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Archive for the ‘Debugging’ Category

Debugging Release Builds

Posted by coreclr on October 30, 2009

This is a nice little trick you might not know.

Lets say you have an application build in release
mode (/debug:pdbonly /optimize+) and you want to attach the debugger directly to a running instance.

To keep it simple, this is our app:

public partial class Window1 : Window
          public Window1()

          private void button1_Click(object sender, RoutedEventArgs e)

          int Cal(int x)
              return x * x;

We set a break point in this line and attach to the process:

return x * x;

But the debugger will never break in our code!

The reason is that the JIT compiler has inlined the method call (remember that will compiled with /optimize+)

This is indeed a good thing. In most cases, we want the JIT compiler to have the option to inline our production code.

We can see that the module is optimized in the modules window in VS:


Disable JIT Optimization

For debugging purposes, we can actually disable JIT Optimization without rebuilding the code.

Put an ini file (yes ini) in the same folder as the exe file. The filename should match the exe filename, just with ini as extension. In this case WpfApplication1.exe and WpfApplication1.ini.

The ini file should contain these 3 lines:

[.NET Framework Debugging Control]

This will tell the JIT compiler not to optimized the code, so the method-call won’t be inlined.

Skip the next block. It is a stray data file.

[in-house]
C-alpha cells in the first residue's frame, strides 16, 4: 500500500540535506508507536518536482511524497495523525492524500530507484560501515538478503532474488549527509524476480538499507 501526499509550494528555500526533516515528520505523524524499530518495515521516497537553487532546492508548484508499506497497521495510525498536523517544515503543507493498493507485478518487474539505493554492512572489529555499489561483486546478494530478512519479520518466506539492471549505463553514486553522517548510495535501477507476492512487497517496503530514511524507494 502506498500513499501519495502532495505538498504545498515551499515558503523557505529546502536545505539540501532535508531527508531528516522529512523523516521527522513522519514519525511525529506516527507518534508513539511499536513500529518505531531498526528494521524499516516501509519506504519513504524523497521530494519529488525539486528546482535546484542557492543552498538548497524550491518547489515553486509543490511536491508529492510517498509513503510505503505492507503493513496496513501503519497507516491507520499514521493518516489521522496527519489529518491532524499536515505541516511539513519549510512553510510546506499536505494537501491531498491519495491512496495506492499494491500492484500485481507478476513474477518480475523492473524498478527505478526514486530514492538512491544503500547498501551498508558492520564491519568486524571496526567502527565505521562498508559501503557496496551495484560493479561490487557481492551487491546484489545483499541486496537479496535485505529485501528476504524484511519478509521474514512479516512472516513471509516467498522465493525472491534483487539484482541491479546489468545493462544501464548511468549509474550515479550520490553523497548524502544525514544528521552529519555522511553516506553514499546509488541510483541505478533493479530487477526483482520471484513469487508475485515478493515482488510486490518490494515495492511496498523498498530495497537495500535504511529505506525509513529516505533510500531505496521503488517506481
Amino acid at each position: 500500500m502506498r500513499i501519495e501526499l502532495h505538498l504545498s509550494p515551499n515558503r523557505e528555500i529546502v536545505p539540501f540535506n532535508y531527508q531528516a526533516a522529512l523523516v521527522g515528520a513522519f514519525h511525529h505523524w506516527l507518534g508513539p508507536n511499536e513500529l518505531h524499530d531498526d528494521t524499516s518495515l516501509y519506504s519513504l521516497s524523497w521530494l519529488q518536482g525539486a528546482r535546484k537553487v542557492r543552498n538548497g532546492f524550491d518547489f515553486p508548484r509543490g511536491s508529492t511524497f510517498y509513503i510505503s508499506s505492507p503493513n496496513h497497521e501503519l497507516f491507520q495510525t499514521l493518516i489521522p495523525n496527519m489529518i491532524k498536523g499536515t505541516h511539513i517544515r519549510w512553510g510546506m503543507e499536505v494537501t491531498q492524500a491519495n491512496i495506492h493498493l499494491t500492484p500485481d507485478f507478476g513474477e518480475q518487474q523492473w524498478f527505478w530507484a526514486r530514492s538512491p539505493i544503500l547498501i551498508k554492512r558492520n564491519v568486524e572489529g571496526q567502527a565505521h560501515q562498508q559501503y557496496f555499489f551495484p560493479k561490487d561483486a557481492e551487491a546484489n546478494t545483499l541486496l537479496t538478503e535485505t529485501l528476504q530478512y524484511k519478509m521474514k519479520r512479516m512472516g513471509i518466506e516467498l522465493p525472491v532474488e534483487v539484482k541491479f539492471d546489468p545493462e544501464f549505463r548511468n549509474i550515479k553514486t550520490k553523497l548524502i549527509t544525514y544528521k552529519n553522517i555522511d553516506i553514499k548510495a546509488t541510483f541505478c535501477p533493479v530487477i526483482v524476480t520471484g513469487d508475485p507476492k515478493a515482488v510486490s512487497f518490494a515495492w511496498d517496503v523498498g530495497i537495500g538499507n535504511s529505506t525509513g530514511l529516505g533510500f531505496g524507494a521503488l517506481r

We can now see that the loaded module is not optimized:


Remember to disable “Enter Just My Code” in VS.NET (Tools –> Options –> Debugger)

Posted in .NET, Debugging, Visual Studio, WPF | Leave a Comment »

Using DebugView during Silverlight development

Posted by coreclr on October 24, 2009

DebugView is a nice little utility that lets you monitor debug output on your local system. It can display Win32 debug output, so when you use Debug.WriteLine() it will be displayed in DebugView.

This is very handy during Silverlight development, since we cannot write to a local log file and monitor that using Grep or something else.

One specific scenario where its really useful, is when you want to get client side log information for a Silverlight application that runs on a machine without a debugger installed.

Lets look at an example:

We have an Silverlight application with a button event handler that uses Debug.WriteLine to output some information.

private void Button_Click(object sender, RoutedEventArgs e)

If you run this on you development box, you don’t really need DebugView. You can just look at the Visual Studio’s output window.

But if you run this on at machine without a debugger, you can use DebugView to grab the output. Here is a screenshot at this in action:


(use Ctrl+x to clear the output)

Using DebugView in Release Mode

Since Debug.WriteLine has the [Conditional("DEBUG")] attribute defined, we can only use it when the DEBUG symbol is defined. By default this symbol is not defined when we compile in Release mode.

In the full framework, we could use Trace.WriteLine(). But in Silverlight Trace is internal, so we cannot use it.

I you really want to use Debug.WriteLine in Release Model, you could explicit define the DEBUG symbol like this:

#define DEBUG
using System.Diagnostics;

namespace DebugViewTest
    public static class DebugUtil
        public static void WriteLine(string message)

Now we can get client side logs from a machine that runs our Silverlight application in Release mode.

In most cases I would give the user a debug version, an let him reproduce the issue. But there might be scenarios where you don’t have that option.

Another option is to use Isolated Storage as logging storage. We will look at this in a future post.

Posted in .NET, Debugging, Silverlight | Leave a Comment »